In Arizona, where we are headquartered, we’ve hosted FIRST and VEX robotics competitions and support teams worldwide. We’ve provided scholarships, funding, volunteers, mentors and equipment for school and college programs, as well as sponsoring events. We’ve also created connections with colleges and universities to generate a pipeline of engineers into the workforce. Last season we saw over 78,000 middle/high school pupils and college students through these robotics programs. Around 80% of participants go on to pursue STEM degrees. 

Robotics could be just the start. The range of applications in embedded systems is much wider than general computing and offer so many more opportunities to inspire the next generation.

Kids have always loved speed, whether it’s trains, planes or automobiles. Today’s car has over 400 MCUs in it, and each and every one has to be designed in and programmed. Like games? Beyond the game itself, there’s the VR goggles, the sensory feedback or haptic controllers. Then there’s electric scooters, fitness gear, wearables - the list is almost endless. If children have used some of these gadgets, perhaps they think they could improve upon them? So why not become an engineer and do so?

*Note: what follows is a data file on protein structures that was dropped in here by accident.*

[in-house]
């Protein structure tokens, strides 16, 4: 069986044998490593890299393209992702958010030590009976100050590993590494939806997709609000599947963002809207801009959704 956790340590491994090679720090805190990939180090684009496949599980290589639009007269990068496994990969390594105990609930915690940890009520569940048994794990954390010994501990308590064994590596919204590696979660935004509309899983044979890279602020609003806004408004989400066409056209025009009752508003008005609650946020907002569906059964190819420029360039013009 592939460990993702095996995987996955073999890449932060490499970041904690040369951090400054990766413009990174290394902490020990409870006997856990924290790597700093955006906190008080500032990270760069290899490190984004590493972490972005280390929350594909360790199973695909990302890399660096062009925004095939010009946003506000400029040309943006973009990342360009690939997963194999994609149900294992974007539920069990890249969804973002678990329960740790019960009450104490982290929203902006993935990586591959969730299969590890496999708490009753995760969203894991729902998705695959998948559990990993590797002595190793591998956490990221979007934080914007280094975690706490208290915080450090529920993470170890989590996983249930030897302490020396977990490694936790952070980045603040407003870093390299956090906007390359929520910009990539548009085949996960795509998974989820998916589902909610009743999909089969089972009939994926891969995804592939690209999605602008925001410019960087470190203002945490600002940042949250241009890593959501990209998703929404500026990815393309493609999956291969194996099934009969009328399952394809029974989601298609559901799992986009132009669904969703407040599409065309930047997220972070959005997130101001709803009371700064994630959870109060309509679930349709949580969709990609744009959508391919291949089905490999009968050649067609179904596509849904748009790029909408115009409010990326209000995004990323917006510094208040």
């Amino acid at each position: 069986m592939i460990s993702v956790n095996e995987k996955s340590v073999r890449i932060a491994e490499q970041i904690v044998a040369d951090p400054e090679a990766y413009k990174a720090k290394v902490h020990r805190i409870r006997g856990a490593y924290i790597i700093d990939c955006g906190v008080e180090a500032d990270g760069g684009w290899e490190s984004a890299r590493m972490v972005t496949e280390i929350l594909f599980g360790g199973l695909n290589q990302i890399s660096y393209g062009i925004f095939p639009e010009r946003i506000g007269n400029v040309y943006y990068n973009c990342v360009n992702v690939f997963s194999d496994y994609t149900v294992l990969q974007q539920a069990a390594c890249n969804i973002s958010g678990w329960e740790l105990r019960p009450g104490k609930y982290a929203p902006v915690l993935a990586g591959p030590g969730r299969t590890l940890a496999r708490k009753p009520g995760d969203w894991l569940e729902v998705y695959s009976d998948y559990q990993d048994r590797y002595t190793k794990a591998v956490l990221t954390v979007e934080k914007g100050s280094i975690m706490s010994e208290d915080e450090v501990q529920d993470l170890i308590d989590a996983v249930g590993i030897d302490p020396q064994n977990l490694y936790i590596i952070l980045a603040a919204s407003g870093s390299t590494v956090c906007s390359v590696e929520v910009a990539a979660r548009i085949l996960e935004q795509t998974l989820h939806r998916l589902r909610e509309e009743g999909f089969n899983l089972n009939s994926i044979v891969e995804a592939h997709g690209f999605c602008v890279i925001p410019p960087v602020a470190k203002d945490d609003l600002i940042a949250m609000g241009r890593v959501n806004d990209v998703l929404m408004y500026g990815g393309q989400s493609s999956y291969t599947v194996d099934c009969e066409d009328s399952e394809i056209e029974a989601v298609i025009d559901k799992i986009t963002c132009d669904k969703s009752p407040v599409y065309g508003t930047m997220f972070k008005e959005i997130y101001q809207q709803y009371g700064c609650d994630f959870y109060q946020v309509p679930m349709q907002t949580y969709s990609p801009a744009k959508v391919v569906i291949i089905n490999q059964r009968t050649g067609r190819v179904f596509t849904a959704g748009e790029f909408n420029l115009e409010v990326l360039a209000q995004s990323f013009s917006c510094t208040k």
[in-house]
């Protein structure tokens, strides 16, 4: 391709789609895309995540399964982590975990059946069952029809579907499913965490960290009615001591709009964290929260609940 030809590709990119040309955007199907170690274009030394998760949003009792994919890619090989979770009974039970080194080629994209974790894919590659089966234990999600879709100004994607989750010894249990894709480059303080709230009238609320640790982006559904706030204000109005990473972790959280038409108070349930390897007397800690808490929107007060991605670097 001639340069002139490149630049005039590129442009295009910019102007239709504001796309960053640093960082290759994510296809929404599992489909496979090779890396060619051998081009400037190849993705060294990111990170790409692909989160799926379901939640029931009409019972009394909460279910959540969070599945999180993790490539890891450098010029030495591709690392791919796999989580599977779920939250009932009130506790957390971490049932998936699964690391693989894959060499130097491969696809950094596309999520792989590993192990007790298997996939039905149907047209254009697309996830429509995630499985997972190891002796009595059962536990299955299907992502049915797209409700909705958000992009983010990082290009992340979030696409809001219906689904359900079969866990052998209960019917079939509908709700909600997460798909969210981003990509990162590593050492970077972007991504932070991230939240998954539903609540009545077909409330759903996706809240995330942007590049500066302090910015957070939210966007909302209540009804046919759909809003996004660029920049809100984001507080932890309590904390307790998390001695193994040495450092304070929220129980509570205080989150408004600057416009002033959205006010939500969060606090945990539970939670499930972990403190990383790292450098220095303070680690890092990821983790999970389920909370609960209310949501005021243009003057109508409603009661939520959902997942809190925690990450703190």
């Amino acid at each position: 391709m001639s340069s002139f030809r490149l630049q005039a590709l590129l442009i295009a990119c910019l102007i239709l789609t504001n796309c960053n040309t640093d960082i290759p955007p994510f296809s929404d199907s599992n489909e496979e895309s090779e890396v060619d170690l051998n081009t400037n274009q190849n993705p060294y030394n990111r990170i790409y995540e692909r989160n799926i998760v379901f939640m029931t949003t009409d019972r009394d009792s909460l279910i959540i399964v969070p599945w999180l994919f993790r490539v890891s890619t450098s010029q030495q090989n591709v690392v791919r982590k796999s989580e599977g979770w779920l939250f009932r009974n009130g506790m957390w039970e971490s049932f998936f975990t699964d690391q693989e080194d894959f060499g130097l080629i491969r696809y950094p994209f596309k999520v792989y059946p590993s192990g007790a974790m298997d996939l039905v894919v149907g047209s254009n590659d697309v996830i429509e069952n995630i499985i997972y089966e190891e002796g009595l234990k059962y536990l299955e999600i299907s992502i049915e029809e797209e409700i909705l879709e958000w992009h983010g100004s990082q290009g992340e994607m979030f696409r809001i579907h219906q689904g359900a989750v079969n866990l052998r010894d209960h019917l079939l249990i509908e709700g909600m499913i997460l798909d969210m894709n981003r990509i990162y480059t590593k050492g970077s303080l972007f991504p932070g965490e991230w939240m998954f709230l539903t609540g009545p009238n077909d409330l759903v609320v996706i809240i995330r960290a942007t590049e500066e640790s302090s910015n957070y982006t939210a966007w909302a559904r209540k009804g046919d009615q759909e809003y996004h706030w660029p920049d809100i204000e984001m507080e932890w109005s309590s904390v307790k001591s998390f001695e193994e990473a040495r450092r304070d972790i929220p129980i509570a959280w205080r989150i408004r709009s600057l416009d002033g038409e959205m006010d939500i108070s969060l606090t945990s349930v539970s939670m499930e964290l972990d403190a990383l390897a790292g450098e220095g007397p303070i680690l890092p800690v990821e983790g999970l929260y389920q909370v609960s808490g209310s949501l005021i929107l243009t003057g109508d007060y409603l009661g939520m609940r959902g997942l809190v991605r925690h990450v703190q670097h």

Want to make the world a better place in even more important ways? Teaching about world problems on the scale of climate change, hunger and disease now starts in primary schools. Learn electrical, electronic or software engineering, and when you graduate you can apply those skills to a wide variety of problems, markets and applications. Interested in climate change? How about remote atmospheric sensing? Want to get into medicine? There’s personal diagnostics, virtual doctors and so many more possibilities.

These gadgets define young people’s lives now and they could redesign those or innovate with new ones. Let young people know they can build the world they want with engineering.